Lt. Birat Thapa couldn’t concentrate when he showed up for another day of work at Joint Base Lewis-McChord in late April.
His mind was 7,000 miles away with his friends and family in his home country of Nepal.
“I heard about the earthquake, and I was really sad to see all these people and videos from Nepal,” he said. “I didn’t feel like my head was at work at all.”
Thapa didn’t have to watch the disaster from afar for long. The Army sent him to Kathmandu in the first week of May, where he joined two U.S. Special Forces teams that were already in Nepal to help deliver assistance to earthquake victims.
On the ground, he became a link between American Green Berets and officials in the Nepalese military. It was a rewarding assignment for a soldier with ties to both countries.
“We helped them out in any way possible,” he said.
His trek also gave him a chance to visit his own family. He’d meet them after work as often as he could, spending time with his siblings, parents and grandparents.
Like many Nepalese, they lived in fear of daily aftershocks that rattled the country for a full month after the April 25 temblor that killed more than 8,000 people.
“People were afraid to go in two-story homes,” Thapa said.
Thapa, 28, is a junior-ranking officer in the 1st Special Forces Group’s headquarters at JBLM. The group has a battalion with a few hundred soldiers permanently stationed in Japan. Its soldiers are constantly linking up with U.S. allies in the Pacific region for joint exercises.
The teams had relationships and interpreters in Nepal, but Thapa gave them a young officer to build connections.
“They did not know the culture, the language and how everything works in Nepal,” he said.
Thapa enlisted in the Army six years ago while studying at a university in Nebraska. He became a U.S. citizen just after finishing basic training in 2008, he said.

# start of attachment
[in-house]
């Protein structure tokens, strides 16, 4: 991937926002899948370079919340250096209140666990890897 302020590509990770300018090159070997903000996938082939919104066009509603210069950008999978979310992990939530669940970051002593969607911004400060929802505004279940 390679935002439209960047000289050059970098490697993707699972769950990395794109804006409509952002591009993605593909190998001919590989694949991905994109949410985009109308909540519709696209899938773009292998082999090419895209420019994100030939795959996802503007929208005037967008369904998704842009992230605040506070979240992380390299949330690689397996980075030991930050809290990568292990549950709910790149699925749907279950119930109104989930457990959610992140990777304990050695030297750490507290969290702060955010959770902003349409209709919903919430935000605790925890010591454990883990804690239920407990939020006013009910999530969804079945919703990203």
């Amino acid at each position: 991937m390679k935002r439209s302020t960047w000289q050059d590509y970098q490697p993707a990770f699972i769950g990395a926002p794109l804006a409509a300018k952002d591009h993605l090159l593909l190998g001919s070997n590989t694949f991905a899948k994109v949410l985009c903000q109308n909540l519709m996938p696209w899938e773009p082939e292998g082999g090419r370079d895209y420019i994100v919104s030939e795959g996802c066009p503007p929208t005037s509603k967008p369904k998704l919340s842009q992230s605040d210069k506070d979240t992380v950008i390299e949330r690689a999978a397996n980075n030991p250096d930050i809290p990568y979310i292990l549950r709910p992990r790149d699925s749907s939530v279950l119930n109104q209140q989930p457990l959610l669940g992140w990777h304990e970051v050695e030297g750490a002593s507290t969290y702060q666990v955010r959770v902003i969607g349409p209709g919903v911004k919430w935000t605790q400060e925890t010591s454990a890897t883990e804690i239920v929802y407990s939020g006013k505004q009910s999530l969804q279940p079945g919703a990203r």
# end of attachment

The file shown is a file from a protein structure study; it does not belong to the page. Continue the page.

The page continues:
He spent a few years in Hawaii with the 25th Infantry Division before completing a process to become an officer and moving to JBLM.
His time in Nepal left him feeling mixed emotions. He was glad to help and to reunite with his family, but he was startled by the scenes he witnessed.
He drove to hard-hit villages normally frequented by tourists and found young people begging for help.
Thapa is a practicing Hindu who spent a lot of time in his youth at Nepal’s religious temples. Seeing them toppled made him “very emotional,” he said.
The mission was also risky, particularly when trying to reach villages by helicopter. On May 12, six U.S. Marines and two Nepalese soldiers were killed in a helicopter accident while trying to provide disaster relief.
Thapa left the country on the day of that accident. He felt a magnitude 7.2 earthquake while waiting for his flight home.
“It was hard for me in there” because the aftershock reminded him that he had more work to do for his family.
There are no plans for him to return to Nepal on Army duty, but he will go back on his own at some point.